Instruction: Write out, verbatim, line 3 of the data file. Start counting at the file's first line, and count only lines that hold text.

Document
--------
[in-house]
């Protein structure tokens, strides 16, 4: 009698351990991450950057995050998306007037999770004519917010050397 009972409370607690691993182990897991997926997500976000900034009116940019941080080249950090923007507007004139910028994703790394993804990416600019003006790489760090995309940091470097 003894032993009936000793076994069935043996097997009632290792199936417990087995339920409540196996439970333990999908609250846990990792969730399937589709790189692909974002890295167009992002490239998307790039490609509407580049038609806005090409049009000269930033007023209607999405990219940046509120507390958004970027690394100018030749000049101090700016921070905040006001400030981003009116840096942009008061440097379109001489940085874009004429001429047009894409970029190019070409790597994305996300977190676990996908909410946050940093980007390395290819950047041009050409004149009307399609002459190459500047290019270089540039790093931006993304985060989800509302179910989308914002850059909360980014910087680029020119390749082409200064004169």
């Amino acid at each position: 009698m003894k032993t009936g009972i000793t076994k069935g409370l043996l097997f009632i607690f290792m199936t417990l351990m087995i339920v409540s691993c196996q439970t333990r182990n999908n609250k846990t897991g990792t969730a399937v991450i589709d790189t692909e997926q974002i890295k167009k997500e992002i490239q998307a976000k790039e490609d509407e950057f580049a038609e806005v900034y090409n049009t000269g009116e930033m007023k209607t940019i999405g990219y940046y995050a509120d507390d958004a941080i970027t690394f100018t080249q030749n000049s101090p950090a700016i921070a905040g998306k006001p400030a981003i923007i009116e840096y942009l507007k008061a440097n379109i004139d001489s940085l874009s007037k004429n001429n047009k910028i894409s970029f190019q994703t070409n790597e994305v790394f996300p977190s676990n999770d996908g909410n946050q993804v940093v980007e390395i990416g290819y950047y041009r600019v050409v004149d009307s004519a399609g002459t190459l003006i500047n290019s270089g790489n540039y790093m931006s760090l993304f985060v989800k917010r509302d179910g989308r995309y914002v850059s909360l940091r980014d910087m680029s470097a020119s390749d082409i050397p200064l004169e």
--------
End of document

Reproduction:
């Amino acid at each position: 009698m003894k032993t009936g009972i000793t076994k069935g409370l043996l097997f009632i607690f290792m199936t417990l351990m087995i339920v409540s691993c196996q439970t333990r182990n999908n609250k846990t897991g990792t969730a399937v991450i589709d790189t692909e997926q974002i890295k167009k997500e992002i490239q998307a976000k790039e490609d509407e950057f580049a038609e806005v900034y090409n049009t000269g009116e930033m007023k209607t940019i999405g990219y940046y995050a509120d507390d958004a941080i970027t690394f100018t080249q030749n000049s101090p950090a700016i921070a905040g998306k006001p400030a981003i923007i009116e840096y942009l507007k008061a440097n379109i004139d001489s940085l874009s007037k004429n001429n047009k910028i894409s970029f190019q994703t070409n790597e994305v790394f996300p977190s676990n999770d996908g909410n946050q993804v940093v980007e390395i990416g290819y950047y041009r600019v050409v004149d009307s004519a399609g002459t190459l003006i500047n290019s270089g790489n540039y790093m931006s760090l993304f985060v989800k917010r509302d179910g989308r995309y914002v850059s909360l940091r980014d910087m680029s470097a020119s390749d082409i050397p200064l004169e």